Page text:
I don’t work in the store, I work in logistics. But everybody in the store that I go to knows me. The customer service manager was actually embarrassed. But I knew it wasn’t her fault.

    Problem is so many drug addicts and lowlifes have have been taking advantage of the checking system to commit fraud that businesses have had to take extra measures to protect themselves. Further more, the paper check as a financial instrument is obsolete, outdated, and ripe for criminal abuse.

    In fact I have a theory. The only thing paper checks are good for anymore.. are old ladies at the grocery store, and fraud.

    Holograms, watermarks, hidden inlaid patterns in the background, even a person’s signature, can all be faked depending on the skill of the forger. And even many street level criminals can forge one well enough to pass a few times before they are discovered.

    Each bank has its own security features, and they are typically the only ones who know them all. So half the times the forgery isn’t detected until it gets back to the issuing bank. Easily 5 or more days after the forger is long gone.

    Generally speaking, no.

    However, they can go to court and get an order from the court to enter and retrieve their property which you received and did not pay for.

    Generally when they get a court order, they go into your house with a police escort. It varies from state to state.

    Wrong about the credit check! Rent A Center doesn’t do credit checks. I was a manager there for 8 years and I am willing to bet they would have to go out of business if they did credit checks. Most of the people they rented to have very poor credit, that’s why they are doing business at RAC instead of other options.

    To verify your application they call the numbers you provide them with. They check your credit the old fashioned way, by calling your current employer, current and previous landlord, and 4 personal references.

    If you check out, they will rent you what you desire so long as your monthly payment does not exceed 15% of your monthly income.

    If you start to miss payments they begin a fierce collection process which consists of calling and visiting your home, your place of employment, and even the homes of your four personal references. If you have moved (skipped) they have a skip tracing procedure that can find you although it takes a little more time. ( and money) Since they are nationwide plus have stores in Mexico and an affiliate in Canada you basically have to leave the continent to “get away with it”. They have a legal team that can garnish your wages many years after you think you have gotten a w ay with it. They can also conduct a relieving which consists of getting a court order via judge to legally enter your home and take what’s theirs. For this they must hire a locksmith and then they enter your home with a sheriff and local authorities as well. Think of it like an eviction but where the only stuff that leaves is RACs.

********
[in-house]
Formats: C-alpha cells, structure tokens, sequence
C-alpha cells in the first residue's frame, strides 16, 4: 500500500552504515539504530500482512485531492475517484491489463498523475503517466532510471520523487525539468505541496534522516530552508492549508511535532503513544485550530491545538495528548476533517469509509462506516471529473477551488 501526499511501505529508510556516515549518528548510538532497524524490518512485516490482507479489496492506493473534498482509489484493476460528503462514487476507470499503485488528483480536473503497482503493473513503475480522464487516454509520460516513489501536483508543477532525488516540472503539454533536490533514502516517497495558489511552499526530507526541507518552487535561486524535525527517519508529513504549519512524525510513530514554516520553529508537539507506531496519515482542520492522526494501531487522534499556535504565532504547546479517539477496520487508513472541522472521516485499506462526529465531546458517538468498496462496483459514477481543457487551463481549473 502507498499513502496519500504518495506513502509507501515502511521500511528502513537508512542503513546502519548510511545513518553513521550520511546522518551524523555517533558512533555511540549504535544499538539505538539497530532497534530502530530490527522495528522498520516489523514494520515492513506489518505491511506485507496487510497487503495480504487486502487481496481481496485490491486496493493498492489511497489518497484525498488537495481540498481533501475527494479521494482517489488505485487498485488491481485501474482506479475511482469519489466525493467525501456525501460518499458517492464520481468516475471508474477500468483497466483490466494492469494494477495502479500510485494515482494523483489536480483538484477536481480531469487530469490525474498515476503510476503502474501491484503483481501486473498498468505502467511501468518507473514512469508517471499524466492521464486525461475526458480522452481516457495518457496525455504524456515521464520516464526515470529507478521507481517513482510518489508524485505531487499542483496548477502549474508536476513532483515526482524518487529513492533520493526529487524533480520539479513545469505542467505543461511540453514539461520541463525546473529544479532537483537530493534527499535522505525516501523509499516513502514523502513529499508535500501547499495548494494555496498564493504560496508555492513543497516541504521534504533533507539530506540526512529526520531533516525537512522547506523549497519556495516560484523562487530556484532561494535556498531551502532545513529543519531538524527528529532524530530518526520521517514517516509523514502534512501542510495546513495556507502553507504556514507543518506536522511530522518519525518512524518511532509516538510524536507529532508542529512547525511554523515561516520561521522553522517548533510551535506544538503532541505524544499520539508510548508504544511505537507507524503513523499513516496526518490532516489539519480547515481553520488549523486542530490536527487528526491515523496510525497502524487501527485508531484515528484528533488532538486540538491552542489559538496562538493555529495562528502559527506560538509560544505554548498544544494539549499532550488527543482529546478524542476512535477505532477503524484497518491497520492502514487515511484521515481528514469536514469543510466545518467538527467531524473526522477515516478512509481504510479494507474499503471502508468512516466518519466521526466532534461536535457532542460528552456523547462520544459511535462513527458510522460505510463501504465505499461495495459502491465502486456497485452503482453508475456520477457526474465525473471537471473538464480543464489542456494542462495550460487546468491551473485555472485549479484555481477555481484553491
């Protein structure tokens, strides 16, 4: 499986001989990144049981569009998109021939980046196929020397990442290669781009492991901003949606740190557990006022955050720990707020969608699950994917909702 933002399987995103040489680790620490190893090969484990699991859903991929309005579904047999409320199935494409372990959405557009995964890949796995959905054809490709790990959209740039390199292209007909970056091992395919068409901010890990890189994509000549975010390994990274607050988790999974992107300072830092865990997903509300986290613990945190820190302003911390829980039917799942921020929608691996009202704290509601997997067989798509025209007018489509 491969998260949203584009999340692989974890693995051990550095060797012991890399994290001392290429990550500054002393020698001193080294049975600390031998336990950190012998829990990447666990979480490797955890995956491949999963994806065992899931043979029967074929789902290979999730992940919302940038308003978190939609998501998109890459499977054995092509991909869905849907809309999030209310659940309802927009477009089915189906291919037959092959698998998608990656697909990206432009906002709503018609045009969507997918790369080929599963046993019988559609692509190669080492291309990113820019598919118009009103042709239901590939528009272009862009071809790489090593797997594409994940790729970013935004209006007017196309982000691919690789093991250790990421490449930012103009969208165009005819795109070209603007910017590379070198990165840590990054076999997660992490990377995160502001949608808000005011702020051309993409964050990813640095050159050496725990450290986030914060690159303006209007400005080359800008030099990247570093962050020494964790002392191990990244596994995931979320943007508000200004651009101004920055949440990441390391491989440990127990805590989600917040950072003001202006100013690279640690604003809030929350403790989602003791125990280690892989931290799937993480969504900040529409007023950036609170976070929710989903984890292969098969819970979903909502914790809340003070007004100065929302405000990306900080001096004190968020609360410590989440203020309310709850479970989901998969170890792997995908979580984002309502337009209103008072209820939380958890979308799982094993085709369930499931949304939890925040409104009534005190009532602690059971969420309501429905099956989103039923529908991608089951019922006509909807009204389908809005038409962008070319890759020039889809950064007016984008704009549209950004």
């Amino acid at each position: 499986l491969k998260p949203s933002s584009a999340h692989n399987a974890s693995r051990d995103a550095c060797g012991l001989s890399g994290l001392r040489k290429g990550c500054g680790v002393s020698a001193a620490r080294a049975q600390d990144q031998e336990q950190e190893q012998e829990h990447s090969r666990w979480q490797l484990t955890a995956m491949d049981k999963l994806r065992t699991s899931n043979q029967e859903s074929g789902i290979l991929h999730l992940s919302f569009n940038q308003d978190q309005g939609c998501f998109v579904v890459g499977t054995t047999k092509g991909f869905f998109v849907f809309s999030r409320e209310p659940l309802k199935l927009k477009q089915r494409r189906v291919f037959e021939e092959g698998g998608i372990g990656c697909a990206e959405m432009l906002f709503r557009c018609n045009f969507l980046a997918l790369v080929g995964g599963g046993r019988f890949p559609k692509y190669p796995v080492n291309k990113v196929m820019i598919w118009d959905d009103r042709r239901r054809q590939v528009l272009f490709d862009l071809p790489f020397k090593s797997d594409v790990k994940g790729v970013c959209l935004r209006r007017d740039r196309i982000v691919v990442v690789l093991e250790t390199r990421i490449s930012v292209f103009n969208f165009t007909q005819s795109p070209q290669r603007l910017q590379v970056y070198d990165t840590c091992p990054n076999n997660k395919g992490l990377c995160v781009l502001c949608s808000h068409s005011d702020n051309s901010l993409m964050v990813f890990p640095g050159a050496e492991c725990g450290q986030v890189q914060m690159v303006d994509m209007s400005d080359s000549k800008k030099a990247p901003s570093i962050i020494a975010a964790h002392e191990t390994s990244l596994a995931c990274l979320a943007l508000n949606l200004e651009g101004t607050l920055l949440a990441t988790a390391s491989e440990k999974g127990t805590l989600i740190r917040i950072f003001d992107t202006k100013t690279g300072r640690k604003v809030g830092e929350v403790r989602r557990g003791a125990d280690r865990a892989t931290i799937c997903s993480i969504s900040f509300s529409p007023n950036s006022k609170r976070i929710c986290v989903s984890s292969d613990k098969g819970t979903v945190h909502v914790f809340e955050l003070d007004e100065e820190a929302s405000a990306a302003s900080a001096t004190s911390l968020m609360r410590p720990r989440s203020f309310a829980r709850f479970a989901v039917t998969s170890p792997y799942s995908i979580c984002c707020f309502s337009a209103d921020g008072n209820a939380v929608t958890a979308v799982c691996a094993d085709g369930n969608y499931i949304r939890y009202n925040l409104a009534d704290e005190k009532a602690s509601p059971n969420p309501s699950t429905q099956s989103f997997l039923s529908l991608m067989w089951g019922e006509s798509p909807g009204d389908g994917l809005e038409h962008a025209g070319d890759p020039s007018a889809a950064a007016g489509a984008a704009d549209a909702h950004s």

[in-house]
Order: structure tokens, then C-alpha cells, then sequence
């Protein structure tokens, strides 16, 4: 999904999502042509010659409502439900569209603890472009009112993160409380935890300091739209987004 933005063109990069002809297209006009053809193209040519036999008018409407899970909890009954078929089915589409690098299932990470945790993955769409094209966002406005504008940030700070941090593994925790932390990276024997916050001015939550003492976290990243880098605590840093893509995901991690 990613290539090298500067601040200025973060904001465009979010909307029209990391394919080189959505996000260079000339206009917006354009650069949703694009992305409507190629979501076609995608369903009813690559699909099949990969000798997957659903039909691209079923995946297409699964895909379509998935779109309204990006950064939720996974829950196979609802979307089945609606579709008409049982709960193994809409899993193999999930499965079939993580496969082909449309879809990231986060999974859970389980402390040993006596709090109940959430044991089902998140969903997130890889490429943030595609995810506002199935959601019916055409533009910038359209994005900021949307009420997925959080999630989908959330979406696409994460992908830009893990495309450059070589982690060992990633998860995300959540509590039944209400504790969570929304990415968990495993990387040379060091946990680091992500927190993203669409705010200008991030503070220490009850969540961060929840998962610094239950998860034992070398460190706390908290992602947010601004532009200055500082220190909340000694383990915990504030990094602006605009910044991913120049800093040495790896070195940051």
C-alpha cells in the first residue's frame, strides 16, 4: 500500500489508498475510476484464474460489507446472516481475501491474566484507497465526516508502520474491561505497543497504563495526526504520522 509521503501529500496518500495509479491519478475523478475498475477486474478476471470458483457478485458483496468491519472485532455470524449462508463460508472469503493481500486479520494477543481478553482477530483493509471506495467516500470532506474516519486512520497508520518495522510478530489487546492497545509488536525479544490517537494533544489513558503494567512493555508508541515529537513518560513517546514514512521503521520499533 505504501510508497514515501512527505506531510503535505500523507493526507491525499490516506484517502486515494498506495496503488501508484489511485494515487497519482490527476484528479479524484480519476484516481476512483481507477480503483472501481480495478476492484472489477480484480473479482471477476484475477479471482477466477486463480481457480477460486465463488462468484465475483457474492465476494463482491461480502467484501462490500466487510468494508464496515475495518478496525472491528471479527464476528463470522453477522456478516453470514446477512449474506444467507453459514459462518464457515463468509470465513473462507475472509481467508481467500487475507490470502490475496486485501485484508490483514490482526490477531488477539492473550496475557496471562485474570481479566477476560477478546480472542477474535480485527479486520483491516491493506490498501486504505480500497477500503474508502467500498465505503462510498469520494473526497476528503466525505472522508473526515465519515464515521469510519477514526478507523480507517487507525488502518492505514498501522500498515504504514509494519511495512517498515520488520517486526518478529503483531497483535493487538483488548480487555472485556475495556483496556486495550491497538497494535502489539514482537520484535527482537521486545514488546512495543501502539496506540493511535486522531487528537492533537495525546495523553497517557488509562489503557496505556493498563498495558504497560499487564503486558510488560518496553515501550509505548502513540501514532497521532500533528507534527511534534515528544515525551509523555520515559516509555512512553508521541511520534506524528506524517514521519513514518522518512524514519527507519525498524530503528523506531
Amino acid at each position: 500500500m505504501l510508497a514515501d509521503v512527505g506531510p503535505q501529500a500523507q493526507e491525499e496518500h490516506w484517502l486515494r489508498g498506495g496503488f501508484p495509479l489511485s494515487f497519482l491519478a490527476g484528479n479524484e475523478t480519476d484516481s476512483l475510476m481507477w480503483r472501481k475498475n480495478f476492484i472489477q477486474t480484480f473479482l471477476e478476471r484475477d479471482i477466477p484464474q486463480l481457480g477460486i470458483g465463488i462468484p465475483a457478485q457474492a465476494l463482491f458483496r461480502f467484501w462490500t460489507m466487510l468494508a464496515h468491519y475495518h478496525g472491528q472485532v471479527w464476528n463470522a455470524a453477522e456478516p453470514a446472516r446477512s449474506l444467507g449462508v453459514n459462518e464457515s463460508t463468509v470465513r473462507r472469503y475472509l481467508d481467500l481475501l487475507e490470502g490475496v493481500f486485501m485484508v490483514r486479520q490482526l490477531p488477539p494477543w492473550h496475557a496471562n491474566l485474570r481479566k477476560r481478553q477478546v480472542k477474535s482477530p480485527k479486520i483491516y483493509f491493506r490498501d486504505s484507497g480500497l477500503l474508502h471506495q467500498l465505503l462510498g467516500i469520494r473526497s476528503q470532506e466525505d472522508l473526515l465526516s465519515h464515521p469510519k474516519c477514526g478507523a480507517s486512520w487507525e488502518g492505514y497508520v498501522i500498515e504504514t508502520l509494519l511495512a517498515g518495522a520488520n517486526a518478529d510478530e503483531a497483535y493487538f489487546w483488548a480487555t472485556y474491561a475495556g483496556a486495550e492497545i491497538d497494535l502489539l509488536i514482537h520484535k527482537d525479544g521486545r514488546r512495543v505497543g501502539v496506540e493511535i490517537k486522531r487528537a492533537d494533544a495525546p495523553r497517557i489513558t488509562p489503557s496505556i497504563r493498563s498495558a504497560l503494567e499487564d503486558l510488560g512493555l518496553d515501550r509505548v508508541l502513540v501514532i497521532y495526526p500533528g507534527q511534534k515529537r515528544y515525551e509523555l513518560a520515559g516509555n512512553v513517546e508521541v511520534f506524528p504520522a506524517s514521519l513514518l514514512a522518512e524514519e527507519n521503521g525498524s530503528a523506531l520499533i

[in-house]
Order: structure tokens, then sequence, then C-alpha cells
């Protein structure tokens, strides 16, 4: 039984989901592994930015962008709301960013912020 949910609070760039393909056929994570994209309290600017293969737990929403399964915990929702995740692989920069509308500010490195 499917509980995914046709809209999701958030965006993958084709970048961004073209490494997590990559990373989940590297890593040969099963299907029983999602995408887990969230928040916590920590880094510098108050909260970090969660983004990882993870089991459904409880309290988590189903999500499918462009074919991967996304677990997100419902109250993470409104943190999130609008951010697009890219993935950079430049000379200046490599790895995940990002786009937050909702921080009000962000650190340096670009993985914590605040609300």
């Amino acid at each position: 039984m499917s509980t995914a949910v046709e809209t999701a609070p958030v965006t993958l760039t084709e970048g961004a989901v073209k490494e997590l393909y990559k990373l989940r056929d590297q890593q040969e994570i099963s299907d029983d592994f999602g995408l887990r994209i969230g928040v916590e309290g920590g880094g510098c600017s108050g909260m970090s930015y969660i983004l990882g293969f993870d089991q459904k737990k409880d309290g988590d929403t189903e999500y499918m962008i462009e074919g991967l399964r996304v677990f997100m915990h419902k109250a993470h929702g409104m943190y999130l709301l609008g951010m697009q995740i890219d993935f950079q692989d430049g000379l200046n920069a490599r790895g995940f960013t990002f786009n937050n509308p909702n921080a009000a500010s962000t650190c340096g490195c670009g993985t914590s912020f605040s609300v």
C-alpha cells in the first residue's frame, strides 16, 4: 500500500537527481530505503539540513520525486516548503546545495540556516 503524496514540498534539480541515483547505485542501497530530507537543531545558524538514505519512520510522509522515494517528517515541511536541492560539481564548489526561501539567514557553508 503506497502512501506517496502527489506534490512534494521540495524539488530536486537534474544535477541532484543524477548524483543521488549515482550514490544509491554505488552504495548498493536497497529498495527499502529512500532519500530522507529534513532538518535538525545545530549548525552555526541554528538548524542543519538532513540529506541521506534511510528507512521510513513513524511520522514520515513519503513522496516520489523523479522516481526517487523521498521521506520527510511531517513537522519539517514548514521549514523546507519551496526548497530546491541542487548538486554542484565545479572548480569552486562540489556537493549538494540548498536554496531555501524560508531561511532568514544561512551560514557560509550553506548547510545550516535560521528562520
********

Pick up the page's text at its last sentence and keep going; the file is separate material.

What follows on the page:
Deslite all of this, every month each Rent A Center in the country charges off (cuts their losses) on a number of accounts( anywhere from 0 to 10). Sometimes it just doesnt make sense financially to chase a debt.( like if they were a couple hundred bucks away from owning that $4000 70″ plasma TV. ) Or if it means repossessing a fridge and bunk bed from a single mom ( who happens to go church with some of your best customers).

    For a time, my father’s bank dabbled a market that is quite similar to Rent-a-Center, and he explained to me how these operations work.

    A buyer comes in and wants an item that they can’t afford to pay for up front. They sign a lease agreement to cover the cost of the item (say, a $1200 TV), with no money down.

    The lease agreement breaks down like this:

    $29.99 a week for 104 weeks

    Total of All Payments: $3,118.96

    Their “Rent-to-own Charge” is $1,688.27.

    So, they’ve effectively paid for the cost of the retail value of the thing after 1 year (and the cost to the company, has been covered by the 6th month), so in this particular instance, if the customer defaults on their lease at any time between the 6th and 12th month, they aren’t losing any money on the deal – but they still get to go after them with immediately, raised interest rates, late fees AND they can seize the asset. Specialized debt collection agencies exist to recover defaulted assets. For my father’s bank, they retrieved defaulted mobile homes (which were apparently hard to track down, because, well, mobile.) But find them they did, because if you couldn’t pay your loan payment, you generally couldn’t afford the gas to move a mobile home very far.

    That said, the majority of people don’t default, but are instead utilizing these systems to build their credit. But when you do, that’s when the “repo man cometh.”

Buy CBD Oil Pennsylvania